Date of Award


Document Type

Campus Access Dissertation

Degree Name

Doctor of Philosophy (PhD)



First Advisor

Jacqueline Fawcett

Second Advisor

Emily J. Jones

Third Advisor

Philip Brenner


Healthcare providers are occasionally asked to participate in care that conflicts with their moral, religious, philosophical, or ethical beliefs. When faced with such a conflict, an increasing number of healthcare providers are refusing to provide care, a phenomenon known as conscientious objection. Laws and policies exist at the international, national, state, and institutional levels allowing healthcare providers to abstain from providing such care. This study was designed to examine Massachusetts nurses’ behaviors, attitudes, and characteristics related to conscientious objection.

The Conceptual Model of Nursing and Health Policy guided the study. A survey was sent to a random sample of Massachusetts nurses between November 2016 and February 2017. A total of 297 surveys were returned (response rate 43%).

The prevalence of conscientious objection was 14%. When considering those nurses who have encountered an objectionable situation (59%), the prevalence of conscientious objection was 25%. Analysis of theoretically controversial situations revealed abortion for failed contraception as the highest level of objection (40%) and withdrawal of artificial life support as the lowest rate of objection (3%). The majority of nurses indicating engagement in conscientious objection listed excessively aggressive treatment for the prognosis as the primary clinical situation in which conscientious objection occurred (55%).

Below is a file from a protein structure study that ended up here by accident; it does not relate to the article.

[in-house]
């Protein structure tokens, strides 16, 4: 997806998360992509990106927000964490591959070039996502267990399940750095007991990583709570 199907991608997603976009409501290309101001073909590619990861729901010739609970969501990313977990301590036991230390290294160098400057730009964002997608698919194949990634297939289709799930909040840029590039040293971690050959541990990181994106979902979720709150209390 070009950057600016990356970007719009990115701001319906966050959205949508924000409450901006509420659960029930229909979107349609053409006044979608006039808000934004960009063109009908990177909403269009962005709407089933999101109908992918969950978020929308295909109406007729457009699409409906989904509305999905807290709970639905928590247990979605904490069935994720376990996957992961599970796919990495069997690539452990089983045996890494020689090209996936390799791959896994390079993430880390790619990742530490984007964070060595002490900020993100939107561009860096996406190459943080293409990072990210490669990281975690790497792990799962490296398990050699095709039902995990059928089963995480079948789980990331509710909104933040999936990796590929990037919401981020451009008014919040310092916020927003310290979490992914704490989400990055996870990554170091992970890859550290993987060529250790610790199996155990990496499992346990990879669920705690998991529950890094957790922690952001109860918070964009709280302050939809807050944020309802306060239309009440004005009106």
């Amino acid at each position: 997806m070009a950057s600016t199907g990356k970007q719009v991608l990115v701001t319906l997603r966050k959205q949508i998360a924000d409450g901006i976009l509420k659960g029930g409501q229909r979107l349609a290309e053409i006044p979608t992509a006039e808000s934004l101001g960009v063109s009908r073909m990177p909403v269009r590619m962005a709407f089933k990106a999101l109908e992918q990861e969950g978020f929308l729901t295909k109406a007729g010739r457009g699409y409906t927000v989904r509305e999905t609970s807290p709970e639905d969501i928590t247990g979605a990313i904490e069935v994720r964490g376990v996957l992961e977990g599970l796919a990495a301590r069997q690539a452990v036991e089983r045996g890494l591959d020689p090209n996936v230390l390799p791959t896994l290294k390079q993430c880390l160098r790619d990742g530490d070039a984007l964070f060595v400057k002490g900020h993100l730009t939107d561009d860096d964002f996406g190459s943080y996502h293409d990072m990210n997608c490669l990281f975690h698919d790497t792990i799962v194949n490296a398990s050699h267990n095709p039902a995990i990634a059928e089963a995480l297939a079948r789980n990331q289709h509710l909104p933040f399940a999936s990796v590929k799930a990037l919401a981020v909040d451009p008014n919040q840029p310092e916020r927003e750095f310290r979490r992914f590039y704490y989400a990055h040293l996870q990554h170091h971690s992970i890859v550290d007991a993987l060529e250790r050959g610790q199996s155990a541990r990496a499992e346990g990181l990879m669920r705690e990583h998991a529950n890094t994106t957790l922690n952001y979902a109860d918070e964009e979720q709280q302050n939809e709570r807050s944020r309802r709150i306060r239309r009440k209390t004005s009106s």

Nurses who reported higher levels of spirituality, disagreement with professional obligations, and a master’s level education were more likely to exercise their right of conscience. No other demographic factors were associated with conscientious objection. When the number of healthcare interactions between patients and nurses is considered, if nurses exercise their right of conscience in as many as 25% of objectionable situations, it is reasonable to assume that patients may experience a lack of access to care to which they are legally entitled. The results of this study suggest that for nurses, the decision to object may be due to patient advocacy rather than to moral or religious objections. As healthcare systems work to mitigate negative patient and operational consequences of conscientious objection, healthcare provider demographic data may not be useful in predicting who is likely to object. The findings of this study suggest that focusing efforts on staff who are likely to encounter specific controversial clinical situations may be the best way to identify those who are more inclined to object.


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